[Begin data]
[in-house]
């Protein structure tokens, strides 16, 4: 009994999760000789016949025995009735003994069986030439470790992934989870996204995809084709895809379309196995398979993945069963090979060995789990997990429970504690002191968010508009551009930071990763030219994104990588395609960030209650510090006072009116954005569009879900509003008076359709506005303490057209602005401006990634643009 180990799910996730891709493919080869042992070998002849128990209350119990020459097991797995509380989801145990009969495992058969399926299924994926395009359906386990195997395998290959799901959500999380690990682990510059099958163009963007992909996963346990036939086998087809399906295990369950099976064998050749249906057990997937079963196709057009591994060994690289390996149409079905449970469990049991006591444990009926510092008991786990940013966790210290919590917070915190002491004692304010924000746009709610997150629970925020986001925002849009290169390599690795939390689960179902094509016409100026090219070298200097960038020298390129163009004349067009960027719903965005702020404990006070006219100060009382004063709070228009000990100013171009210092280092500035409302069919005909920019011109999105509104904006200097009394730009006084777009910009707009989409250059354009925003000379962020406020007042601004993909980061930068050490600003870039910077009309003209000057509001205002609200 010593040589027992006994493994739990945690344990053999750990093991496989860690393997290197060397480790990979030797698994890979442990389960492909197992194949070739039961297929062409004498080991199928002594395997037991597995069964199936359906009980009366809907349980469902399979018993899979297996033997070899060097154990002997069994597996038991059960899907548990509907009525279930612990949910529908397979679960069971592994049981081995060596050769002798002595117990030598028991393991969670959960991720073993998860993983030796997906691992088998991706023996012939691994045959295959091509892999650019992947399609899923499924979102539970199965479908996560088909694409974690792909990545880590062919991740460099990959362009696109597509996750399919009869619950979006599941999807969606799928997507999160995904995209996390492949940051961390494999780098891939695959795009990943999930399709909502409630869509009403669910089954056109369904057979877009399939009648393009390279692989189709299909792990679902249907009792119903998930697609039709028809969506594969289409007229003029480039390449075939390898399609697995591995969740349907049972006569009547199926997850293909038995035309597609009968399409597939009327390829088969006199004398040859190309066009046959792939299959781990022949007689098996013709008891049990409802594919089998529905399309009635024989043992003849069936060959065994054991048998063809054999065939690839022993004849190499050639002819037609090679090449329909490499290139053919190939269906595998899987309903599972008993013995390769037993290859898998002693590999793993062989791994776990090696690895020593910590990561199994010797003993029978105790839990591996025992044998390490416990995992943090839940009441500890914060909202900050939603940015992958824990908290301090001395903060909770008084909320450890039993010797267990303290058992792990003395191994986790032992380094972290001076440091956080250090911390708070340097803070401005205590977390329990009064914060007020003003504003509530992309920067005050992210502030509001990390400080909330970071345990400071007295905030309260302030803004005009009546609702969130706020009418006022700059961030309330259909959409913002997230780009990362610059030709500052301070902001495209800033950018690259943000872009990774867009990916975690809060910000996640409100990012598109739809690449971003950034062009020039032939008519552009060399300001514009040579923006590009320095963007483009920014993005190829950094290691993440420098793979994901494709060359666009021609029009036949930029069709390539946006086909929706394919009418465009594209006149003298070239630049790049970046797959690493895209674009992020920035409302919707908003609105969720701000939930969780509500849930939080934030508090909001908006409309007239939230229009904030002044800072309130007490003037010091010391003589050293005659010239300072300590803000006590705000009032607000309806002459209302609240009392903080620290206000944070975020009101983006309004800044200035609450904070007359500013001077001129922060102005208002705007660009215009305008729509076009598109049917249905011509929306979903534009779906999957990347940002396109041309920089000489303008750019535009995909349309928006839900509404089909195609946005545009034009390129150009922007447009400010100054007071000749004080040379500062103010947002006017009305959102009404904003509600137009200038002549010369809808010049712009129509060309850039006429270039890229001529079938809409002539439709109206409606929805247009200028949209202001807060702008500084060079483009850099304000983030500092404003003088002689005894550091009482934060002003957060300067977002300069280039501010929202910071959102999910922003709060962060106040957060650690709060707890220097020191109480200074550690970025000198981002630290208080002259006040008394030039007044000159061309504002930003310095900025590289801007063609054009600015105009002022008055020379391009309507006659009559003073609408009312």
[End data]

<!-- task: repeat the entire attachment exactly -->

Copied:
[in-house]
């Protein structure tokens, strides 16, 4: 009994999760000789016949025995009735003994069986030439470790992934989870996204995809084709895809379309196995398979993945069963090979060995789990997990429970504690002191968010508009551009930071990763030219994104990588395609960030209650510090006072009116954005569009879900509003008076359709506005303490057209602005401006990634643009 180990799910996730891709493919080869042992070998002849128990209350119990020459097991797995509380989801145990009969495992058969399926299924994926395009359906386990195997395998290959799901959500999380690990682990510059099958163009963007992909996963346990036939086998087809399906295990369950099976064998050749249906057990997937079963196709057009591994060994690289390996149409079905449970469990049991006591444990009926510092008991786990940013966790210290919590917070915190002491004692304010924000746009709610997150629970925020986001925002849009290169390599690795939390689960179902094509016409100026090219070298200097960038020298390129163009004349067009960027719903965005702020404990006070006219100060009382004063709070228009000990100013171009210092280092500035409302069919005909920019011109999105509104904006200097009394730009006084777009910009707009989409250059354009925003000379962020406020007042601004993909980061930068050490600003870039910077009309003209000057509001205002609200 010593040589027992006994493994739990945690344990053999750990093991496989860690393997290197060397480790990979030797698994890979442990389960492909197992194949070739039961297929062409004498080991199928002594395997037991597995069964199936359906009980009366809907349980469902399979018993899979297996033997070899060097154990002997069994597996038991059960899907548990509907009525279930612990949910529908397979679960069971592994049981081995060596050769002798002595117990030598028991393991969670959960991720073993998860993983030796997906691992088998991706023996012939691994045959295959091509892999650019992947399609899923499924979102539970199965479908996560088909694409974690792909990545880590062919991740460099990959362009696109597509996750399919009869619950979006599941999807969606799928997507999160995904995209996390492949940051961390494999780098891939695959795009990943999930399709909502409630869509009403669910089954056109369904057979877009399939009648393009390279692989189709299909792990679902249907009792119903998930697609039709028809969506594969289409007229003029480039390449075939390898399609697995591995969740349907049972006569009547199926997850293909038995035309597609009968399409597939009327390829088969006199004398040859190309066009046959792939299959781990022949007689098996013709008891049990409802594919089998529905399309009635024989043992003849069936060959065994054991048998063809054999065939690839022993004849190499050639002819037609090679090449329909490499290139053919190939269906595998899987309903599972008993013995390769037993290859898998002693590999793993062989791994776990090696690895020593910590990561199994010797003993029978105790839990591996025992044998390490416990995992943090839940009441500890914060909202900050939603940015992958824990908290301090001395903060909770008084909320450890039993010797267990303290058992792990003395191994986790032992380094972290001076440091956080250090911390708070340097803070401005205590977390329990009064914060007020003003504003509530992309920067005050992210502030509001990390400080909330970071345990400071007295905030309260302030803004005009009546609702969130706020009418006022700059961030309330259909959409913002997230780009990362610059030709500052301070902001495209800033950018690259943000872009990774867009990916975690809060910000996640409100990012598109739809690449971003950034062009020039032939008519552009060399300001514009040579923006590009320095963007483009920014993005190829950094290691993440420098793979994901494709060359666009021609029009036949930029069709390539946006086909929706394919009418465009594209006149003298070239630049790049970046797959690493895209674009992020920035409302919707908003609105969720701000939930969780509500849930939080934030508090909001908006409309007239939230229009904030002044800072309130007490003037010091010391003589050293005659010239300072300590803000006590705000009032607000309806002459209302609240009392903080620290206000944070975020009101983006309004800044200035609450904070007359500013001077001129922060102005208002705007660009215009305008729509076009598109049917249905011509929306979903534009779906999957990347940002396109041309920089000489303008750019535009995909349309928006839900509404089909195609946005545009034009390129150009922007447009400010100054007071000749004080040379500062103010947002006017009305959102009404904003509600137009200038002549010369809808010049712009129509060309850039006429270039890229001529079938809409002539439709109206409606929805247009200028949209202001807060702008500084060079483009850099304000983030500092404003003088002689005894550091009482934060002003957060300067977002300069280039501010929202910071959102999910922003709060962060106040957060650690709060707890220097020191109480200074550690970025000198981002630290208080002259006040008394030039007044000159061309504002930003310095900025590289801007063609054009600015105009002022008055020379391009309507006659009559003073609408009312």